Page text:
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Clara Schumann. 215 unpublished letters to the composer and environmentalist Ernst Rudorff, with his replies, 1858-1896

Clara Schumann. 215 unpublished letters to the composer and environmentalist Ernst Rudorff, with his replies, 1858-1896

Clara Schumann. 215 unpublished letters to the composer and environmentalist Ernst Rudorff, with his replies, 1858-1896

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SCHUMANN, CLARA


Important series of 215 unpublished autograph letters, cards and letters signed, to the composer, conductor, pianist and environmental pioneer Ernst Rudorff, together with his side of the correspondence, largely complete, 1858-17 January 1896


1) CLARA SCHUMANN'S LETTERS TO RUDORFF, reporting Brahms’s visits and early performances of his works over four decades, her concerts and tours in Russia, England and Vienna, making arrangements for her concert in Berlin in 1883 (conducted by Rudorff), seeking his advice about the Complete Schumann Edition (requesting copies of the first editions, to check proofs, fingering and letters), asking Rudorff to buy Schumann’s autograph of the Second Symphony from Albert Rietz, discussing Joachim’s estrangement from his wife and from Brahms, denouncing Wagner’s music and his “Schmähschrift” against the Jews (whilst welcoming Eduard Hanslick's articles on Bayreuth), discussing the virtues of different pianos (Érard, Blüthner, Steinway), and criticizing Carl Tausig’s fingering system, sharing her constant worries about her children’s education (requesting him to teach Felix and Eugenie), their illnesses and her search for positions or accommodation for them, opining on Rudorff’s compositions (she played his Variations op.1 in Vienna), falling out over teaching her student Nathalie Janotha, reporting her studies of Schubert’s Sonata in G op.78 and Chopin’s Piano Concerto no.2 (which she had not played for thirty years), and exchanging news about her colleagues at the Hoch Conservatorium in Frankfurt (Hiller, Raff, Stockhausen & Scholz) and Hermann Levi, Pauline Viardot, commenting on Max Bruch’s Hermione, her increasing suffering from rheumatism, arthritis, phlebitis, tinnitus, loneliness and depression, her visits to spas at Baden-Baden, Berchtesgaden and Interlaken, and many other matters 


c.650 pages, mainly large 8vo (up to c.22.5 x 14cm), some up 8-12 pages long, written in dark brown and blue ink, including around 35 letters dictated by Clara to her daughters (mainly Marie) and signed by her, some addressed to Rudorff's mother Betty and to his wife Gertrud, a few autograph musical quotations (Paganini's theme used in Brahms’s Variations op.35), most written on "hand-made" paper, some on postcards, one short note in blue crayon, embossed or printed initials, over 40 autograph envelopes, one note about Joachim written on an envelope, the whole series annotated and dated by Rudorff in pencil, Düsseldorf (up to 1875), Lucerne, Berlin (1873-1878), Paris, Münster, Hanover, Baden-Baden, Moscow, St Petersburg, Dresden, Crefeld, Edinburgh, London, Brussels, Vienna, Rotterdam, Leipzig, Bristol, Frankfurt (from October 1878) and Interlaken, 19 December 1860 to 17 January 1896 where dated (the first letter dated by Rudorff to 1858), numbered 1-220, lacking 6 letters from May to July 1873, with typed transcripts, telegrams and letters by Marie in April 1896, reporting Clara’s heart failure and prolonged suffering and cuttings about Clara's death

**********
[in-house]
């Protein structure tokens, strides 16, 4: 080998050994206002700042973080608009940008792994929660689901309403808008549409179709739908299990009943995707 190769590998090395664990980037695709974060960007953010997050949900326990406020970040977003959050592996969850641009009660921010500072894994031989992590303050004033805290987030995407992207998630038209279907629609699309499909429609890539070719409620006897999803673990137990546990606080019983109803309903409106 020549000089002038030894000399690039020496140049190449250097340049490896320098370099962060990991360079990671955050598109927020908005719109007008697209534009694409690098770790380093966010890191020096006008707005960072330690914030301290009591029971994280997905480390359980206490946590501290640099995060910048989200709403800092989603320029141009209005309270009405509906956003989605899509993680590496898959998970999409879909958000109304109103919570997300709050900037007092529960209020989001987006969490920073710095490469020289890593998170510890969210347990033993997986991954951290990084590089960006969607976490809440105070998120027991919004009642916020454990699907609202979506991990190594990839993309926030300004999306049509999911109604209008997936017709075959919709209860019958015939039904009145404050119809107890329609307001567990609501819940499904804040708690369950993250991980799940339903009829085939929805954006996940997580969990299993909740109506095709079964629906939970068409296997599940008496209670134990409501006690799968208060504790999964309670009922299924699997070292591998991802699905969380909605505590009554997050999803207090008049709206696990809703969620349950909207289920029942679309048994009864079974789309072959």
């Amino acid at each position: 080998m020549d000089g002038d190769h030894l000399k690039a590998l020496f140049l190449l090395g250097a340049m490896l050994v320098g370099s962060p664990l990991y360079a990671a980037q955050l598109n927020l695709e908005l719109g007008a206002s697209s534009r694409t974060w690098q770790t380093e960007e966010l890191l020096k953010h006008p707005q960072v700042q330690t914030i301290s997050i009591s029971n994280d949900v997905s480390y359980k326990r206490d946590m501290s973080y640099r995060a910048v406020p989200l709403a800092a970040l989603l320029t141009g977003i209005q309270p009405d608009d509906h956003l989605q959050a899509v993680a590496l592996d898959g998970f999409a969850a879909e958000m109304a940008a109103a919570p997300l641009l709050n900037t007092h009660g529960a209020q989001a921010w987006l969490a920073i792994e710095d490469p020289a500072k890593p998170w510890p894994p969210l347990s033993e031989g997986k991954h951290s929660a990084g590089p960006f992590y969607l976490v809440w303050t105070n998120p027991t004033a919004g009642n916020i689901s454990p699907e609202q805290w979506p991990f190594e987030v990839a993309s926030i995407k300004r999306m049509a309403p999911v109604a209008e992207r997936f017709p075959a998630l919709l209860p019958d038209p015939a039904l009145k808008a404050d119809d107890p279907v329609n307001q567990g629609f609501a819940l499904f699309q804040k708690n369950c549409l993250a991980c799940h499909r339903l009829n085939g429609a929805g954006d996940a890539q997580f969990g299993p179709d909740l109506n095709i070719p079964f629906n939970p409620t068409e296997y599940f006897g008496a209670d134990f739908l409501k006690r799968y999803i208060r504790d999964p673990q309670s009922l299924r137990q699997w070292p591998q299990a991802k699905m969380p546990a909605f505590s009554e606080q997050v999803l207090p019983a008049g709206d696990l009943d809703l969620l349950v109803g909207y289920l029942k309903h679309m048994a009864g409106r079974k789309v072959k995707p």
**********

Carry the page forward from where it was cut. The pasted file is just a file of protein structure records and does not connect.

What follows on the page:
2) ERNST RUDORFF'S LETTERS TO CLARA, comprising c.170 autograph letters signed and around 10 more in typescript copy only, describing music and musicians in Germany and his growing awareness of nature and environmental concerns; Rudorff praises the music of Brahms (especially the Requiem), Mozart, Weber, Mendelssohn and Schumann, convincing Clara of the need for Schumann's original and revised Davidsbündlertänze to be published in two separate editions, denigrates Wagner's music (referring to "dem giftigen Tristan" and complaining about newspaper reports of the first Bayreuth festival in 1876), criticizes Brahms for cavorting with Wagnerians like Bülow and d'Albert, reports the Berlin performance of Brahms's Second Piano Concerto under Bülow, quotes Brahms's toast to Mozart and Mendelssohn at the unveiling of a monument to Mendelssohn in 1892, discusses his own works and performances, describes concerts by Joseph and Amalie Joachim (including their performance of Brahms's "Wiegenlied" [op.91, no.2] in 1866), reports on the court proceedings in the Joachims' divorce case during 1881-1884 (persuading her nevertheless to perform in Berlin in 1883), laments Joachim's lack of self-confidence in his relations with Brahms, gives detailed descriptions of the piano-playing of Wilhelmine Clauss-Szarvady, Anton Rubinstein (comparing his playing in Cologne in 1868 unfavourably with Brahms's), Carl Tausig (comparing his performance of Kreisleriana unfavourably with Rubinstein's), Janotha, Elisabeth Schichau and Leonard Borwick, discussing the merits of Bruch, Spohr, Hiller, Stockhausen, Bülow, Nikisch, Levi, Reinecke, Wüllner, Moszkowski, Spitta, Livia Frege, Hallé and Karl Rose, the education of Clara's children, including his own teaching of Ferdinand and Eugenie, the deaths of Julie and Felix, his possible military service, the political upheavals of 1866 and the Franco-Prussian war in 1870, with autograph musical examples, including one page notated for two pianos (from the Variations op.1 dedicated to Clara in 1862), together with 3 letters to Clara by Rudorff's mother Betty (née Pistor) and six by his wife Gertrud (née Rietschel), 8vo, with typed transcripts annotated by Elisabeth Rudorff, mainly Berlin and Lauenstein (Lower Saxony), Leipzig, Bonn, Cologne, Wienrode (Harz mountains) and elsewhere, 18 November 1860 to 27 January 1896